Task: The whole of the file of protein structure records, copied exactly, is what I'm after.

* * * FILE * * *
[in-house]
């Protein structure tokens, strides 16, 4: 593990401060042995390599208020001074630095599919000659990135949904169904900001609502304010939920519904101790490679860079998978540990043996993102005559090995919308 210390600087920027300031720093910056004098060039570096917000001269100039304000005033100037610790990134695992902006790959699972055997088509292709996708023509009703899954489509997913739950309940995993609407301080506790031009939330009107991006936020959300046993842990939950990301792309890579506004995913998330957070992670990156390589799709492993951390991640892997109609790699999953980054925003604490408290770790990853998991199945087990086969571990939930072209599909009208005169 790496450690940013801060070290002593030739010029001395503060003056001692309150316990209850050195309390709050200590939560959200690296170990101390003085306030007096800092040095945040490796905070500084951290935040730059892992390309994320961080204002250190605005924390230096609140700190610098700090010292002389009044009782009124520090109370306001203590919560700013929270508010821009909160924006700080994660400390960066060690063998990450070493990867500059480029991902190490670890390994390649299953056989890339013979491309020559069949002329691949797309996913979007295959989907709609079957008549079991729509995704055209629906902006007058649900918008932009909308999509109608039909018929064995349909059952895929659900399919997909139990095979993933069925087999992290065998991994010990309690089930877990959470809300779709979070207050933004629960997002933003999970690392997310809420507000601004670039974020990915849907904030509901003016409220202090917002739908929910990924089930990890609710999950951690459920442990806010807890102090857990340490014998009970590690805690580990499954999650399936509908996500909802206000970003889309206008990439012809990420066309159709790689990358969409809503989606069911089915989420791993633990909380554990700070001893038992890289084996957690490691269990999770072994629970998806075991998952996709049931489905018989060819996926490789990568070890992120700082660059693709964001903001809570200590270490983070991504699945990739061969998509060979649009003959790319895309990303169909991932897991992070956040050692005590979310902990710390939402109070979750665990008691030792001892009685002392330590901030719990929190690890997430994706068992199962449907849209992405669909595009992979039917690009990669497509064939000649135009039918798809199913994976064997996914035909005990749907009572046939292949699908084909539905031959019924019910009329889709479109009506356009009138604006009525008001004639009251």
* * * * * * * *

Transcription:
[in-house]
């Protein structure tokens, strides 16, 4: 593990401060042995390599208020001074630095599919000659990135949904169904900001609502304010939920519904101790490679860079998978540990043996993102005559090995919308 210390600087920027300031720093910056004098060039570096917000001269100039304000005033100037610790990134695992902006790959699972055997088509292709996708023509009703899954489509997913739950309940995993609407301080506790031009939330009107991006936020959300046993842990939950990301792309890579506004995913998330957070992670990156390589799709492993951390991640892997109609790699999953980054925003604490408290770790990853998991199945087990086969571990939930072209599909009208005169 790496450690940013801060070290002593030739010029001395503060003056001692309150316990209850050195309390709050200590939560959200690296170990101390003085306030007096800092040095945040490796905070500084951290935040730059892992390309994320961080204002250190605005924390230096609140700190610098700090010292002389009044009782009124520090109370306001203590919560700013929270508010821009909160924006700080994660400390960066060690063998990450070493990867500059480029991902190490670890390994390649299953056989890339013979491309020559069949002329691949797309996913979007295959989907709609079957008549079991729509995704055209629906902006007058649900918008932009909308999509109608039909018929064995349909059952895929659900399919997909139990095979993933069925087999992290065998991994010990309690089930877990959470809300779709979070207050933004629960997002933003999970690392997310809420507000601004670039974020990915849907904030509901003016409220202090917002739908929910990924089930990890609710999950951690459920442990806010807890102090857990340490014998009970590690805690580990499954999650399936509908996500909802206000970003889309206008990439012809990420066309159709790689990358969409809503989606069911089915989420791993633990909380554990700070001893038992890289084996957690490691269990999770072994629970998806075991998952996709049931489905018989060819996926490789990568070890992120700082660059693709964001903001809570200590270490983070991504699945990739061969998509060979649009003959790319895309990303169909991932897991992070956040050692005590979310902990710390939402109070979750665990008691030792001892009685002392330590901030719990929190690890997430994706068992199962449907849209992405669909595009992979039917690009990669497509064939000649135009039918798809199913994976064997996914035909005990749907009572046939292949699908084909539905031959019924019910009329889709479109009506356009009138604006009525008001004639009251």